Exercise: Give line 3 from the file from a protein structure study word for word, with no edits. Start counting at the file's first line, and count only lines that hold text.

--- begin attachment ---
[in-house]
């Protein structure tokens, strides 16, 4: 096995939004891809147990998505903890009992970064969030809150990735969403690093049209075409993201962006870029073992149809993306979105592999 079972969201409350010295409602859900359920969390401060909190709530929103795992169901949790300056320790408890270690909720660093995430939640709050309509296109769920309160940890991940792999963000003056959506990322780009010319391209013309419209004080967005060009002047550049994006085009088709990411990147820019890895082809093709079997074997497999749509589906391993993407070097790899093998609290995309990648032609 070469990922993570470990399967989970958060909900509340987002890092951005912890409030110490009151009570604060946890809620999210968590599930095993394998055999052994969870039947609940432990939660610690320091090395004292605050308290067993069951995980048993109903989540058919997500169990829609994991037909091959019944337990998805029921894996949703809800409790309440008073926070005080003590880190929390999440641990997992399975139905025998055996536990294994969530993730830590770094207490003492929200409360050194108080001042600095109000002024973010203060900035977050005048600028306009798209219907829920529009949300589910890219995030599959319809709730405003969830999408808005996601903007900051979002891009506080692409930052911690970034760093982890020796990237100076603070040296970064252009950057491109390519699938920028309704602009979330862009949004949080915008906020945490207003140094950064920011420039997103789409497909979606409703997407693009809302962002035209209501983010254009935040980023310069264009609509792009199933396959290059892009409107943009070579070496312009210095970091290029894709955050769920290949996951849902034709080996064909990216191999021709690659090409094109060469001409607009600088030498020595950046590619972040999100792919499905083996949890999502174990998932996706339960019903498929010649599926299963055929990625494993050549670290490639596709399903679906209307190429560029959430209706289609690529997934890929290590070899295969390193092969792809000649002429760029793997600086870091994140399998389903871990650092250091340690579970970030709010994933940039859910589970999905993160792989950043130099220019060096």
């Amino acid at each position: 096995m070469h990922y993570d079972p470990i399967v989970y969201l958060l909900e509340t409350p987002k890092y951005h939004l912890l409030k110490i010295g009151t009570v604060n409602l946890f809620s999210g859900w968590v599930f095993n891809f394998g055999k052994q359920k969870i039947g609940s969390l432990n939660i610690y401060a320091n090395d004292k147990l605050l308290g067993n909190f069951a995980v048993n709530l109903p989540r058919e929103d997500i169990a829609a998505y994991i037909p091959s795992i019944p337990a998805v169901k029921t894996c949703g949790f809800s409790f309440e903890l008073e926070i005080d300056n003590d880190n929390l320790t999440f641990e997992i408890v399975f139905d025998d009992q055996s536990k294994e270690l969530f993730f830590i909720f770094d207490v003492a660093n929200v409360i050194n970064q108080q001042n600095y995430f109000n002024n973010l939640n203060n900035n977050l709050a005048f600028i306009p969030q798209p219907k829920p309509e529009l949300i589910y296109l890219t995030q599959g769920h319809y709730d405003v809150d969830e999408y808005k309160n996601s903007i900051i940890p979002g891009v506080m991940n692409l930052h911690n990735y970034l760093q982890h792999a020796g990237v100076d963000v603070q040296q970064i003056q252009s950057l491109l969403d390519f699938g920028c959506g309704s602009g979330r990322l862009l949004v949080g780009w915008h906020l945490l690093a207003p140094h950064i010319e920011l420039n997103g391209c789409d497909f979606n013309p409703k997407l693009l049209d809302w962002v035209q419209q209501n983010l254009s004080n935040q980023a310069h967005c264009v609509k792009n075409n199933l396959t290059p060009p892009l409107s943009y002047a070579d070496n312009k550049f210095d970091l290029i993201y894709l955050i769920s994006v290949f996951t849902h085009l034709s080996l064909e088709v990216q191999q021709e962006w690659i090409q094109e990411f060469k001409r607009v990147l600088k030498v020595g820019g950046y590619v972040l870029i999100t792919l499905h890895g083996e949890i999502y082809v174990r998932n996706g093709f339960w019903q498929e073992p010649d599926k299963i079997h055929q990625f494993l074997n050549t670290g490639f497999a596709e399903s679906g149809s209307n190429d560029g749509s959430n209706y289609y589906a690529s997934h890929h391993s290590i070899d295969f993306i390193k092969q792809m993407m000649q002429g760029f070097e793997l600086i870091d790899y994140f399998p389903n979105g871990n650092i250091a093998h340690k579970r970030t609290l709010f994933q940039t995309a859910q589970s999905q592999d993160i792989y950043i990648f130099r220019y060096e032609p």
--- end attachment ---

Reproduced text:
């Amino acid at each position: 096995m070469h990922y993570d079972p470990i399967v989970y969201l958060l909900e509340t409350p987002k890092y951005h939004l912890l409030k110490i010295g009151t009570v604060n409602l946890f809620s999210g859900w968590v599930f095993n891809f394998g055999k052994q359920k969870i039947g609940s969390l432990n939660i610690y401060a320091n090395d004292k147990l605050l308290g067993n909190f069951a995980v048993n709530l109903p989540r058919e929103d997500i169990a829609a998505y994991i037909p091959s795992i019944p337990a998805v169901k029921t894996c949703g949790f809800s409790f309440e903890l008073e926070i005080d300056n003590d880190n929390l320790t999440f641990e997992i408890v399975f139905d025998d009992q055996s536990k294994e270690l969530f993730f830590i909720f770094d207490v003492a660093n929200v409360i050194n970064q108080q001042n600095y995430f109000n002024n973010l939640n203060n900035n977050l709050a005048f600028i306009p969030q798209p219907k829920p309509e529009l949300i589910y296109l890219t995030q599959g769920h319809y709730d405003v809150d969830e999408y808005k309160n996601s903007i900051i940890p979002g891009v506080m991940n692409l930052h911690n990735y970034l760093q982890h792999a020796g990237v100076d963000v603070q040296q970064i003056q252009s950057l491109l969403d390519f699938g920028c959506g309704s602009g979330r990322l862009l949004v949080g780009w915008h906020l945490l690093a207003p140094h950064i010319e920011l420039n997103g391209c789409d497909f979606n013309p409703k997407l693009l049209d809302w962002v035209q419209q209501n983010l254009s004080n935040q980023a310069h967005c264009v609509k792009n075409n199933l396959t290059p060009p892009l409107s943009y002047a070579d070496n312009k550049f210095d970091l290029i993201y894709l955050i769920s994006v290949f996951t849902h085009l034709s080996l064909e088709v990216q191999q021709e962006w690659i090409q094109e990411f060469k001409r607009v990147l600088k030498v020595g820019g950046y590619v972040l870029i999100t792919l499905h890895g083996e949890i999502y082809v174990r998932n996706g093709f339960w019903q498929e073992p010649d599926k299963i079997h055929q990625f494993l074997n050549t670290g490639f497999a596709e399903s679906g149809s209307n190429d560029g749509s959430n209706y289609y589906a690529s997934h890929h391993s290590i070899d295969f993306i390193k092969q792809m993407m000649q002429g760029f070097e793997l600086i870091d790899y994140f399998p389903n979105g871990n650092i250091a093998h340690k579970r970030t609290l709010f994933q940039t995309a859910q589970s999905q592999d993160i792989y950043i990648f130099r220019y060096e032609p």